If they get it right, they claim the use of touchless technology could potentially reduce distraction by 50 per cent using remarkably clever technology which leverages gesture trackers and sensors designed to read peoples’ movements, as well as predicting your intentions based upon your account profile. It is ridiculously clever.
You’ll basically be touching an on-screen button without well…actually touching it. Based on sensory data, your car can even detect and aid people with motor disabilities. Satellite tracking will be able to monitor any journey you ever take and if rumours are to be taken seriously, your cars speed can be controlled and limited to decrease accidents and fatalities.
Now, when Henry Ford famously said, “If I had asked people what they wanted, they would have said faster horses.” – l don’t think for a second that he considered the replacement of the horse would also go on to develop a mind of its own and render the insurance claims market unrecognisable.
While it’s difficult not to be impressed by the sheer ingenuity of the car industry, we can also say with certainty that we’re yet to see the genuine ramifications which progress invariably brings. History says the more ‘bells and whistles’ you introduce, the greater the possibility for distraction; look no further than the ingenious device you’re reading this on, all that it can do and the carnage it can create when placed, screen-up.
Technology is proving to be both friend and foible, so if we can’t control this particular snowball, we should at least understand its direction and trajectory. Now I know I’m lucky, I work for an organisation who takes sustainability very seriously with an unrelenting commitment to producing socially responsible data centres but we are also among the few in a world where the growth of data is starting to become unpredictable, to put it politely.
If you began today, it would take you approximately 181 million years to download all of the data on the internet (based on an average of speed 44mbps). Now, if you consider 90% of that was generated in the last two years, then in a virtual landscape that knows no borders, it naturally raises the question of regulation.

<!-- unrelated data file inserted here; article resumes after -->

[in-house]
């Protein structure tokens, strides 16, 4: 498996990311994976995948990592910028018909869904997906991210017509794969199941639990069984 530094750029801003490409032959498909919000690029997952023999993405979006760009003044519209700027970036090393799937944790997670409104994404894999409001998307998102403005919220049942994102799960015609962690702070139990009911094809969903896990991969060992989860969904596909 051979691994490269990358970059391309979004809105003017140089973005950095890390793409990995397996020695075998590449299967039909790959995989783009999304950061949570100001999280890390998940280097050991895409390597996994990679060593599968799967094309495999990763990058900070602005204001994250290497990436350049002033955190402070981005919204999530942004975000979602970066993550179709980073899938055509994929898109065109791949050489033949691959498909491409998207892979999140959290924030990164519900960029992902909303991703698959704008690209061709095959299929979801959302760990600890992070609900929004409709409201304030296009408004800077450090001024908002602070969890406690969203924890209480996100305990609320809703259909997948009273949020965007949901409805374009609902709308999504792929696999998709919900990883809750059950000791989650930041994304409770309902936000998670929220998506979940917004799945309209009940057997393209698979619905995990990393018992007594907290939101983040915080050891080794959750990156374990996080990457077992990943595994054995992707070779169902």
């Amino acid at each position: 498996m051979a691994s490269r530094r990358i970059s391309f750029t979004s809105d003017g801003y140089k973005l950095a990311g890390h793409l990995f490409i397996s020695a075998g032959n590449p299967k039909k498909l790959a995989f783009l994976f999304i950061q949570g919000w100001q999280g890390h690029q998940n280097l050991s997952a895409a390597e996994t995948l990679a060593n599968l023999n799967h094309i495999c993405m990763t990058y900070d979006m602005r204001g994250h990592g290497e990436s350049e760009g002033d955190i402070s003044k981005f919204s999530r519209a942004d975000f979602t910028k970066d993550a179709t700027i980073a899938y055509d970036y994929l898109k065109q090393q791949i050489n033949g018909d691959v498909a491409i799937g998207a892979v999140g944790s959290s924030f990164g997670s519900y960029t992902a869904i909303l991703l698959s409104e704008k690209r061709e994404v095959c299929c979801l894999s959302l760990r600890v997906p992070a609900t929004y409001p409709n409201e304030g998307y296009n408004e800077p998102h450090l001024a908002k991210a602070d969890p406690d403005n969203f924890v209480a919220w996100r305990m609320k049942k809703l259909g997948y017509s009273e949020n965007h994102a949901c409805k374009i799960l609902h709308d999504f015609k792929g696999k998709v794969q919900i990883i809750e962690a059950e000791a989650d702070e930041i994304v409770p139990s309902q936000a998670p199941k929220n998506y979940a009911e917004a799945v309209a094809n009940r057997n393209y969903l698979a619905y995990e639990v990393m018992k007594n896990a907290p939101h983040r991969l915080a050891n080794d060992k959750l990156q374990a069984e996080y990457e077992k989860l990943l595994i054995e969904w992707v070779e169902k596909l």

Each of us has a virtual footprint – me, you, our families our children. We’re accessible, open, predictable and susceptible in equal measure. 40 trillion gigabytes of data (that’s 40 zettabytes) is already out there and almost all of it unstructured, unregulated, available for almost limitless progress and equally open to abuse. At some point, the grown-ups will need to step in before it all gets out of hand.
The dilemma which data has produced isn’t really new, it can be compared to every major human endeavour embarked upon in the name of progress. Almost every significant advancement we have made as a species of any note, carries its own cost – you need look no further than the root causes of global warming.
And therein lies the rub for me. That very data from the technology we’ve created has become a living, breathing, mutating, unregulated monster – but that very same creation, also means that we have never been more informed, more connected and in turn, more empowered to use that information to address every meaningful challenge we face today.
The question is, will that data be a defining point in our evolution or one giant leap backward for mankind? Even if you’re the first to discover the answer, rest assured you won’t be the only one watching.
Sources: Internet Live Stats, EMC, Unicorn Insights & Global News Wire